Hey there campers and welcome to my post where I will share my three best rain gear options for men to stay dry in this year. We all know that whether you are camping or fishing, a reliable rain jacket can keep you dry in even the most torrential downpours.
And as always there are a great number of variations in the types you can buy meaning that influences such as the type of material used, breathability, packability, fabric layer and weight etc. can have a bearing on your choices. So to give you a hand I have had a look around and come up with 3 options to assist you in your purchasing endeavours. Let’s check them out below…
My three recommended rain gear options for men
I will review these in more detail below but if you just want to get moving without all the carry-on, my recommended products are listed here for your convenience:
What is rain gear for men?
When it comes to camping or fishing, we all understand that the weather can change unexpectedly. Hence, a good rain jacket offers protection on various fronts, such as rain and wind protection or for simply keeping yourself dry.
For these rain jackets to become waterproof, the manufacturers utilize laminate or coating constructions for their products. The durable water repellent (DWR) rating is another essential aspect to gauge how well a product keeps water from penetrating the jacket.
In general however, the difference between a rain jacket and camping jacket is that they tend to not be as heavy and are simply provided for protection rather than warmth.
What is the difference between men’s and women’s rain jackets
What should you be looking for?
Below are some of the main factors you should take into account as you shop for a good men’s rain jacket:
- Fabric layers
- Durable Water Repellent rating
A combination of fabric layers is required to create a waterproof rain jacket that keeps moisture out while escaping sweat and hot air. This feature is typically seen as 2, 2.5 or 3 layers in every performance-oriented rain jacket on the market.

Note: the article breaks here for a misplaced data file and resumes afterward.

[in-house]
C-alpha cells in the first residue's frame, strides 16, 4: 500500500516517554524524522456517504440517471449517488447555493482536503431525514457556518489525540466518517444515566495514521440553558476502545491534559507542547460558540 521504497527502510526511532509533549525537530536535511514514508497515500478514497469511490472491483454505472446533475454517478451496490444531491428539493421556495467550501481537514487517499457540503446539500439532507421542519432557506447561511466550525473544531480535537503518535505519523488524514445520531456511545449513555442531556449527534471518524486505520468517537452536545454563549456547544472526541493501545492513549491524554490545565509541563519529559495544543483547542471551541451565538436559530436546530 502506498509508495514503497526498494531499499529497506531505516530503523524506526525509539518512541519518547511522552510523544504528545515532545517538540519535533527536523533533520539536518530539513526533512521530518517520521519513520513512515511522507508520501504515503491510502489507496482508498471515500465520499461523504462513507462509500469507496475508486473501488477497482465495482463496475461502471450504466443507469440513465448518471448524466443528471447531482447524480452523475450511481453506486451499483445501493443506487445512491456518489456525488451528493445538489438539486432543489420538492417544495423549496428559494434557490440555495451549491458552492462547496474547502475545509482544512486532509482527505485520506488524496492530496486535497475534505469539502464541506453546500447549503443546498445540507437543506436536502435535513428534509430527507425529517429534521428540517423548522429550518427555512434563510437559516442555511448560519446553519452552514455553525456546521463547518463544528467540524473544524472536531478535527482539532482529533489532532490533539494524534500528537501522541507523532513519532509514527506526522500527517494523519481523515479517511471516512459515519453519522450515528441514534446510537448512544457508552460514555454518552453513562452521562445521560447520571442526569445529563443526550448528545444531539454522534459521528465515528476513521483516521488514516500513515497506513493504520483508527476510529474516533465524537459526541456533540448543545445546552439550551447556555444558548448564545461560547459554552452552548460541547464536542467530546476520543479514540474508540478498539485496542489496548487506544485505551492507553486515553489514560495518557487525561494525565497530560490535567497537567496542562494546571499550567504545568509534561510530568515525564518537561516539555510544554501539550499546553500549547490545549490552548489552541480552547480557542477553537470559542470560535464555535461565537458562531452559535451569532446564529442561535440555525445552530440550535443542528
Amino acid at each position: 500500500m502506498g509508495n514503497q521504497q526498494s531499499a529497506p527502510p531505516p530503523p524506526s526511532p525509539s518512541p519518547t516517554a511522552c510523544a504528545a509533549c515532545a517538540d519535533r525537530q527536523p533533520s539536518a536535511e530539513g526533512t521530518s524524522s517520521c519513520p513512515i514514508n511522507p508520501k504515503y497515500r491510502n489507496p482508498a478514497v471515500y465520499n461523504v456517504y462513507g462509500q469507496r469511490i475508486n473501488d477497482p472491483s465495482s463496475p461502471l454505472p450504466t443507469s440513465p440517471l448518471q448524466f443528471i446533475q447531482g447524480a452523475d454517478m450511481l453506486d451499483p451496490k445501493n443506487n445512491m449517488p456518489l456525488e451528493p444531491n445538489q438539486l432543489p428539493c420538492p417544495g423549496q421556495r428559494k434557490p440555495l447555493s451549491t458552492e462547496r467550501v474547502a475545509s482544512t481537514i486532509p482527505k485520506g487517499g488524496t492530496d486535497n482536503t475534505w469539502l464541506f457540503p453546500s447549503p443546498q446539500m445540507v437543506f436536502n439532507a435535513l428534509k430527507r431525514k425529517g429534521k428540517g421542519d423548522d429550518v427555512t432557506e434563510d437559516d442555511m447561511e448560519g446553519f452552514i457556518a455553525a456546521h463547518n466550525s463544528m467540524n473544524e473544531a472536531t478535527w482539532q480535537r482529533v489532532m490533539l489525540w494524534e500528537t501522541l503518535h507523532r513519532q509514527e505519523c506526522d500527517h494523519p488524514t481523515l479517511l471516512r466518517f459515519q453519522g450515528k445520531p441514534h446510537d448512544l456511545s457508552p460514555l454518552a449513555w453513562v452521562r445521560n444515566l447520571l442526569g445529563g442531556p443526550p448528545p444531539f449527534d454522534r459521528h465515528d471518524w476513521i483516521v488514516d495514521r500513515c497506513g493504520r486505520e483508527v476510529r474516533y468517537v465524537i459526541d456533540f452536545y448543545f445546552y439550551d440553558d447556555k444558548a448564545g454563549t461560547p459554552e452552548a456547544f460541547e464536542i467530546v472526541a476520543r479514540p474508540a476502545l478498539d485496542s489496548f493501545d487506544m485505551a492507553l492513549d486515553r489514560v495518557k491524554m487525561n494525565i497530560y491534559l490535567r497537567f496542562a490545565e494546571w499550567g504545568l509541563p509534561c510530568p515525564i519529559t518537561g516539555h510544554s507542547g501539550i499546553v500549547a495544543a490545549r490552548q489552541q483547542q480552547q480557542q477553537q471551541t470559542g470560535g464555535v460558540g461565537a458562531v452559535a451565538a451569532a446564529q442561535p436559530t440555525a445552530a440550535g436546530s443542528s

- 2-layer jackets: These are fundamental ones and usually require a mesh liner to protect the jacket’s inner coating (which is why it is called a 2-layer jacket). They’re not very breathable, and the mesh adds bulk, so 2-layer jackets are best a good choice for casual wear.
- 2.5-layer jackets: This design’s first layer is a waterproof/breathable coating on the underside of the outer shell fabric. It is followed by a thin protective veneer (the half layer) to protect the first coating. A 2.5-layer jacket is usually more breathable than its 2-layer or 3-layer counterparts, but it is also more economical. Some ultralight jackets may also have a 2.5-layer construction because no inner fabric is placed.
- 3-layer jackets: An actual three-layer construction consists of three separate pieces of fabric, with the existing waterproof and breathable membrane in the middle and a more substantial material on the inside. A considerable downside of this design is that it adds a little more bulk than a comparable 2.5 layer. However, 3-layer jackets have improved durability, moisture-wicking, and a next-to-skin feel. It is worth noting that almost all premium performance jackets have a three-layer construction.
Durable water repellent (DWR) rating
Aside from the waterproof membrane, another substantial component of a rain jacket’s protection is its durable water repellent finish (commonly referred to as DWR). Most rain jackets have this coating applied to the outside to prevent moisture from absorbing the face fabric by beading up the droplets.
DWR finishes deposit microscopic, tightly packed vertical “spikes” on a jacket’s outer surface. This dense, spiky finish leaves no room for water to spread, forcing it to condense into round droplets that bead up and slide off the fabric.
The total weight of your rain jacket should play a significant role in your purchasing decision for uses such as backpacking, climbing, mountaineering, ski touring, or whenever you have to lug around your gear. Even if the weather appears to be clear, it is a good idea to bring a rain jacket, especially when venturing into remote areas.
An ultralight jacket that takes up little space in your backpack is all you need to provide emergency protection in milder weather. If the forecast calls for continuous rain and you will be wearing your jacket for most of your trip, a light-mid weight jacket may be worth the extra weight for a little more assurance.
There are two ways to assess and measure the packability of a jacket. To begin, some jackets can be stuffed into their own pockets. Simply turn the pocket inside out, push the jacket inside, and zip it closed. Another way to look at packable rain shells is to see how compact they are.
In that regard, despite the lack of a stuff pocket, particular lightweight rain suits would still be considered relatively “packable.” To protect the thinner fabric in your pack, simply roll it up into its own hood.